A pool of blood belonging to Lisa Williams, 21, who was shot and killed in the early morning hours of Wednesday December 7 on South Van Ness Avenue between 18th and 19th Streets, lingered into the daytime until a family that lived near the crime scene cleaned it up themselves. That's was the complaint of a letter published by Mission Local and written by one of the residents, Erin Perusse.

"I am not writing to you however with the purpose of describing our fear, or the first responders, who were all were very quick, respectful, and thorough," she wrote. Instead, she explained that she was "very disturbed by the conduct and disrespect of our emergency responders after the crime." From her letter:

In the parking space in front of our house was a pile of bloodied gloves and a very large pool of blood. I have two young children and I was very alarmed that a hazardous materials unit was not dispatched to clean this up. To our horror, and very disrespectful to the victim, the blood was just left there as we all left for our day.

The shooting occurred just after 2:45 a.m., and Perusse writes that her husband was one of the first people to find Williams' body. By about 8 a.m. he was calling the police to clean up the blood, and "The response was a fire truck — they just came by and dumped a bucket of bleach water. I will repeat this was not a small spot — it was a pool." Perusse writes that, instead of helping, this made the situation worse. At around 9 a.m.,

My husband went out with a hose and cleaned it up himself. He is horribly upset by the entire episode and disgusted with our emergency services and with the city’s disrespect to the victim and our neighborhood. I cannot imagine another area, or individual, would be handled with such thoughtless disregard, as if it were mere roadkill.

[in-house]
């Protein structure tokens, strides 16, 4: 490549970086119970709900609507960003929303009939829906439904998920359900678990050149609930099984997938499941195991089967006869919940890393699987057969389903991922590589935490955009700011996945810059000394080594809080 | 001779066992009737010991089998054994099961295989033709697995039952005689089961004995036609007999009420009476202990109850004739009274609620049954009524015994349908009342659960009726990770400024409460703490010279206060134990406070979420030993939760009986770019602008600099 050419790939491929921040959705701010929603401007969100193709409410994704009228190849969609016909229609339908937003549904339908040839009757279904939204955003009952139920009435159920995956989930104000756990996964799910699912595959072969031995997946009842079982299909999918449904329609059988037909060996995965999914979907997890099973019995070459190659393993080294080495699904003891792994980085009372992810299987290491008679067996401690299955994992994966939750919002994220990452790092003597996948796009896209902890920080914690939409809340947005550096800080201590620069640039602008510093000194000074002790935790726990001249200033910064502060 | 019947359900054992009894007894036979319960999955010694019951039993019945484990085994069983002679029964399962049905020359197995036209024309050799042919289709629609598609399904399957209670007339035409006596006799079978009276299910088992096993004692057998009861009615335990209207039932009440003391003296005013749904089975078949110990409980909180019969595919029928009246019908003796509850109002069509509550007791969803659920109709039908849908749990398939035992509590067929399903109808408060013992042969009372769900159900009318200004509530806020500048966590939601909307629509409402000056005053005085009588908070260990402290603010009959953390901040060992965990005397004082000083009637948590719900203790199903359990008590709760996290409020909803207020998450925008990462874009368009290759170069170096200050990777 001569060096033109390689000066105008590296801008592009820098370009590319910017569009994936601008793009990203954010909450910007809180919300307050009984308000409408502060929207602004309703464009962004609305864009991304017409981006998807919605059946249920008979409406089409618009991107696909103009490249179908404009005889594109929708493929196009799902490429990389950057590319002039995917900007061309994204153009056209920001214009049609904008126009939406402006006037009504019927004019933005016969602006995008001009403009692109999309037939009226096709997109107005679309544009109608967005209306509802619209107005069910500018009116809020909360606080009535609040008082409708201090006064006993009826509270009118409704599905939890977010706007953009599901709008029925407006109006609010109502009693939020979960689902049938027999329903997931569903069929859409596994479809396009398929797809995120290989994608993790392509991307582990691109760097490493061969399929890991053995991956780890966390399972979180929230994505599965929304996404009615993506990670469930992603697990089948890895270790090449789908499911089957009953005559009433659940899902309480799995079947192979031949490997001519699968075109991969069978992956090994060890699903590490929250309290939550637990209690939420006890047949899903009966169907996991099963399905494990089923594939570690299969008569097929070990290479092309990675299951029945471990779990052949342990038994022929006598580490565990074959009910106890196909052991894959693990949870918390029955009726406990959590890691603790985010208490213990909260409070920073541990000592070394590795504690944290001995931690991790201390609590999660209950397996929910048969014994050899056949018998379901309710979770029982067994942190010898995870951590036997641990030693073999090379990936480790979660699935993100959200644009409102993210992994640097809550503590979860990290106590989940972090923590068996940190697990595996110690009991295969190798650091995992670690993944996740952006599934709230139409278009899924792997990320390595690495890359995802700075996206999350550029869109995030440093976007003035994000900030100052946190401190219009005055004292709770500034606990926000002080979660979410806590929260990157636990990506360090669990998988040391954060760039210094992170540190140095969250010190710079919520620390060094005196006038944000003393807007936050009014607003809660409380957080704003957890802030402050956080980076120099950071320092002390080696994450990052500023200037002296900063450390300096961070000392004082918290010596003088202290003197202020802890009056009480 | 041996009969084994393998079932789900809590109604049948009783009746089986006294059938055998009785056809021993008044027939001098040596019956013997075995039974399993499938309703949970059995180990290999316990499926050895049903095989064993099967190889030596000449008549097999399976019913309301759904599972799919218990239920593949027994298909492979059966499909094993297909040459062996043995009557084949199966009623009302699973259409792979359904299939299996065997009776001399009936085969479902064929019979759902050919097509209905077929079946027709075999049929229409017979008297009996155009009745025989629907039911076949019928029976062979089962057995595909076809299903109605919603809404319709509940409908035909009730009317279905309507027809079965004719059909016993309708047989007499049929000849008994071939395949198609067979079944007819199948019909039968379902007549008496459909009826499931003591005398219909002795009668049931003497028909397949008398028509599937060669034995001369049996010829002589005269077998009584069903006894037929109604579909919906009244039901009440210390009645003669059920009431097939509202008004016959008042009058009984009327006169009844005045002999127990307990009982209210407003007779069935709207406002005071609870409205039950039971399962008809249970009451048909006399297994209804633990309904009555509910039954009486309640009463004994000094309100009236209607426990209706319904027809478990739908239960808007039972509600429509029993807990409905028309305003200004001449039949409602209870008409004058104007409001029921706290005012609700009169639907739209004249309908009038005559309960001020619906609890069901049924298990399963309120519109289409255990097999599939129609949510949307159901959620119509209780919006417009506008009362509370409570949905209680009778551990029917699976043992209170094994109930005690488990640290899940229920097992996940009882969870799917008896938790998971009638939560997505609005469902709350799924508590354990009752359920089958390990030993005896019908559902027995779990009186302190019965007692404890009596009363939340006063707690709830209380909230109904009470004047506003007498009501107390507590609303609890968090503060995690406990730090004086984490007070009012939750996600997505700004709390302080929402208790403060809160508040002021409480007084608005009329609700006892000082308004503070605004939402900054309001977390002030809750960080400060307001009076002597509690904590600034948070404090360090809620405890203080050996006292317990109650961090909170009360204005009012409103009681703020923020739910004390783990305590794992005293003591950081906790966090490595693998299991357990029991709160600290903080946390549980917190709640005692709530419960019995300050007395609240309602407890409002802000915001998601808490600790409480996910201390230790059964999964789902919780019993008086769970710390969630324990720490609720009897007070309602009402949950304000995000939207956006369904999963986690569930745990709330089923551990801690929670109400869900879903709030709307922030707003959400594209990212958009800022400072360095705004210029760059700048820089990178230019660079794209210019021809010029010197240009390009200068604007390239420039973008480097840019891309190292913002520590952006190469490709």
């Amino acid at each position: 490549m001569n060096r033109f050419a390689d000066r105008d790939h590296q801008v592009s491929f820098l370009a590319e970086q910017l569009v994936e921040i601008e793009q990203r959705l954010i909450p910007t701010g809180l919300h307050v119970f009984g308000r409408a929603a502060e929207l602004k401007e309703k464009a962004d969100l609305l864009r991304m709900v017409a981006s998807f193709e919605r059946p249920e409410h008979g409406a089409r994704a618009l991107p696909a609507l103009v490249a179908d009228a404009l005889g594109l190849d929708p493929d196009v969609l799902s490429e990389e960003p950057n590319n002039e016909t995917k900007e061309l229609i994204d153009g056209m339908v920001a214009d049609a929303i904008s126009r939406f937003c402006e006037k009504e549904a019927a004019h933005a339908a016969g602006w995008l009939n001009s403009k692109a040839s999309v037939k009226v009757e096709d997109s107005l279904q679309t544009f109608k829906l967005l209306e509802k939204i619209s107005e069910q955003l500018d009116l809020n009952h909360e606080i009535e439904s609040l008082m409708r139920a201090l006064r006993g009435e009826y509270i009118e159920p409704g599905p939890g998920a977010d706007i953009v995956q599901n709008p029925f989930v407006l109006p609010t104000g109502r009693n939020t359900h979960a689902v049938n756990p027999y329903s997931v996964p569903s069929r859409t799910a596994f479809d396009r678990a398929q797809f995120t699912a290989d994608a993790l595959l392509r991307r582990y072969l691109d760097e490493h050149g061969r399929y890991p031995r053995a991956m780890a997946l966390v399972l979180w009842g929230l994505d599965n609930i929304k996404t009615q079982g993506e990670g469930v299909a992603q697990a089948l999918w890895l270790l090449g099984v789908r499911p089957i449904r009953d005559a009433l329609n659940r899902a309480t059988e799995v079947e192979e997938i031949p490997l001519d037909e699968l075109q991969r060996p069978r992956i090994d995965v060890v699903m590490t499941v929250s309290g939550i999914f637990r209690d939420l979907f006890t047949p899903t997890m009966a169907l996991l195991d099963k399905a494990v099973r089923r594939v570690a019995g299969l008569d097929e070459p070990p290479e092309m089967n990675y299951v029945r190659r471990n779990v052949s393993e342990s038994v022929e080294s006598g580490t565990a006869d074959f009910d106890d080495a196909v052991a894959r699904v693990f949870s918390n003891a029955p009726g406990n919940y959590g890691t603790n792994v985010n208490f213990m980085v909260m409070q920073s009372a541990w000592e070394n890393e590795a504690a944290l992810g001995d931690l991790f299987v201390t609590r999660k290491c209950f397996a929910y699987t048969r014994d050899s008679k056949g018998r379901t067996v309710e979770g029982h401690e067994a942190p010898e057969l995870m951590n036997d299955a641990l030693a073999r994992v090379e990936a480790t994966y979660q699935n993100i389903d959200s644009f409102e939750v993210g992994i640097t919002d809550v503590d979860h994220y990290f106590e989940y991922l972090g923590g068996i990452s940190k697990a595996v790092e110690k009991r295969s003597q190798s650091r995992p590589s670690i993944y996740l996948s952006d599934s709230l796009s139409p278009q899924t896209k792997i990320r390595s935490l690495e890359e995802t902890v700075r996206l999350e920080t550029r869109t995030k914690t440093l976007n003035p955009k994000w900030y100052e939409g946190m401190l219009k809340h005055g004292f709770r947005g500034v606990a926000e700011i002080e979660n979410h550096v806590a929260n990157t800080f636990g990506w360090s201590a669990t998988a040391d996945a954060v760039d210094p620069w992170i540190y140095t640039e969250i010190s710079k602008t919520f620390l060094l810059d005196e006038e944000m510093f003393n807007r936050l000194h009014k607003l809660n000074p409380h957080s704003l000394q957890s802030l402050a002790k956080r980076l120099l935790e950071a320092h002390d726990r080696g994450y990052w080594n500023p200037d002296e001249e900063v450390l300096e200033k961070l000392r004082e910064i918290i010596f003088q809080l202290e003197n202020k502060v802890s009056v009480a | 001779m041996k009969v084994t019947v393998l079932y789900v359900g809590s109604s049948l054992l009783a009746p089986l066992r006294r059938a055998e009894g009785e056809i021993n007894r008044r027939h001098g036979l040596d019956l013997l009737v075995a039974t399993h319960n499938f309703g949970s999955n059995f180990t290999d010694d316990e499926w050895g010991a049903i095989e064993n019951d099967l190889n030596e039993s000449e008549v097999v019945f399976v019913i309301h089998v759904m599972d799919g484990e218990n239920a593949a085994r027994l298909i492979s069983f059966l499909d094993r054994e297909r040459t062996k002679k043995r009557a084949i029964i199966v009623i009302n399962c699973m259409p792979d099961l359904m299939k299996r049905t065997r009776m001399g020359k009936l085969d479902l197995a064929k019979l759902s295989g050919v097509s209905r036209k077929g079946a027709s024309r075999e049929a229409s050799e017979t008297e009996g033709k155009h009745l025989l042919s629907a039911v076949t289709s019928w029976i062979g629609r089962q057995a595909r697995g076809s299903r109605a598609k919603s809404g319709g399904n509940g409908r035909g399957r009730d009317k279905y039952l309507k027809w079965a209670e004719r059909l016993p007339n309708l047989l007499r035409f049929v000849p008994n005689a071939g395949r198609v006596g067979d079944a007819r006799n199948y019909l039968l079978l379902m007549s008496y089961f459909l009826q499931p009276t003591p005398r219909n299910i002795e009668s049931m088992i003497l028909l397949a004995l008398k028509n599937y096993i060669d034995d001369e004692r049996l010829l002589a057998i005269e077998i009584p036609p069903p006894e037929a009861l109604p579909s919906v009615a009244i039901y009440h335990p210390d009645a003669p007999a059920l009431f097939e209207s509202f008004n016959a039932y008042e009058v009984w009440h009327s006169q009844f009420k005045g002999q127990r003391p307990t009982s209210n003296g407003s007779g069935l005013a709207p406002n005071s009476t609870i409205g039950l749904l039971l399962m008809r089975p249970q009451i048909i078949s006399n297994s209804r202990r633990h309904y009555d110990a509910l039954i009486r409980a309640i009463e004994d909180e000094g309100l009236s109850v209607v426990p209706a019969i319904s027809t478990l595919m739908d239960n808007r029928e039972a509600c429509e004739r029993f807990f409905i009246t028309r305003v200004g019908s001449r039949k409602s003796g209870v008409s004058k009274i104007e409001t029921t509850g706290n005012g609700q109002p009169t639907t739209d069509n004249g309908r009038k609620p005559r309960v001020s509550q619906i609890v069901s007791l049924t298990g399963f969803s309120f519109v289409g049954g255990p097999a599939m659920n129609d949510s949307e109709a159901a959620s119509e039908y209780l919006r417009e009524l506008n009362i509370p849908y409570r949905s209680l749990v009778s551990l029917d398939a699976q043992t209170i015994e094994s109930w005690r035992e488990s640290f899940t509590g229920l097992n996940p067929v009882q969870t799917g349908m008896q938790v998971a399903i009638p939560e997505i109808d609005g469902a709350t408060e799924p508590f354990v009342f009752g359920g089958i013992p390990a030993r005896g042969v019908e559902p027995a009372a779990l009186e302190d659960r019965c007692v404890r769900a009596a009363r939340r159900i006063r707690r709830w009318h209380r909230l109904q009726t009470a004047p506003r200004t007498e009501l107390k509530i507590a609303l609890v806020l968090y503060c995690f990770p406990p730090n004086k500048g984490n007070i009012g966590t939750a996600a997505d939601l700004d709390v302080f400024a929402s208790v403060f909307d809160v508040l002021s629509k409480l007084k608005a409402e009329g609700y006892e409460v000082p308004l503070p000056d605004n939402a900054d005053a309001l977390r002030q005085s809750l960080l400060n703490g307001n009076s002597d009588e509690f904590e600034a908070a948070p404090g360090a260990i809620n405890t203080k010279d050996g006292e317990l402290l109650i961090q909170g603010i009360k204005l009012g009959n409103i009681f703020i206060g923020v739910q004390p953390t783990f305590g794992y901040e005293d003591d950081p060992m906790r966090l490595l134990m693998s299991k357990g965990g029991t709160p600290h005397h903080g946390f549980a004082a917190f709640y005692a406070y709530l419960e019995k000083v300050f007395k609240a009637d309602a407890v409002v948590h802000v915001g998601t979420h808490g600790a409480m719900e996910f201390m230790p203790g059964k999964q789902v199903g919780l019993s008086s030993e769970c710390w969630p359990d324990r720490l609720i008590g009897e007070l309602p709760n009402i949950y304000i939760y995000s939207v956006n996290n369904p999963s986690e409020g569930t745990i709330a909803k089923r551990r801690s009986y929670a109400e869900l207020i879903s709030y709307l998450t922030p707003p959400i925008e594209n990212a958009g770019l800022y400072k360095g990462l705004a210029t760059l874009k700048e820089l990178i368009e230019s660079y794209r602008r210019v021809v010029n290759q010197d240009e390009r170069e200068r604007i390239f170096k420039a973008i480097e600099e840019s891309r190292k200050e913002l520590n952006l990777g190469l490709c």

In addition to city services, Perusse seems to blame another group for the situation, one to which she imagines Williams may have belonged: Prostitutes. As she writes:

I see these girls all the time around our block. We all know they are prostitutes. Directly around our block are actually very large numbers out pretty much all day but increasing the later at night it gets. I don’t see the city doing anything for these young girls trafficked for sex and exploitation, nor for the negative externalities brought by their constant presence. The Mission is full of families, yet the police allow it to be a dumping ground for drugs and crime.

Although this could be read as some kind of victim-blaming or a lack of sympathy generally, it seems that Perusse's point is about a general lack of policing and services in her district. "San Francisco has disgusted me many many, many times," she writes, "with its corruption and political pandering at the expense of residents (especially in the Mission) but this was inexcusable!"

A memorial vigil for Williams was installed the following night. No arrests have been made related to her death. In the case, police described the shooter as an unknown male suspect in a black vehicle.

Previously: Woman Shot To Death On South Van Ness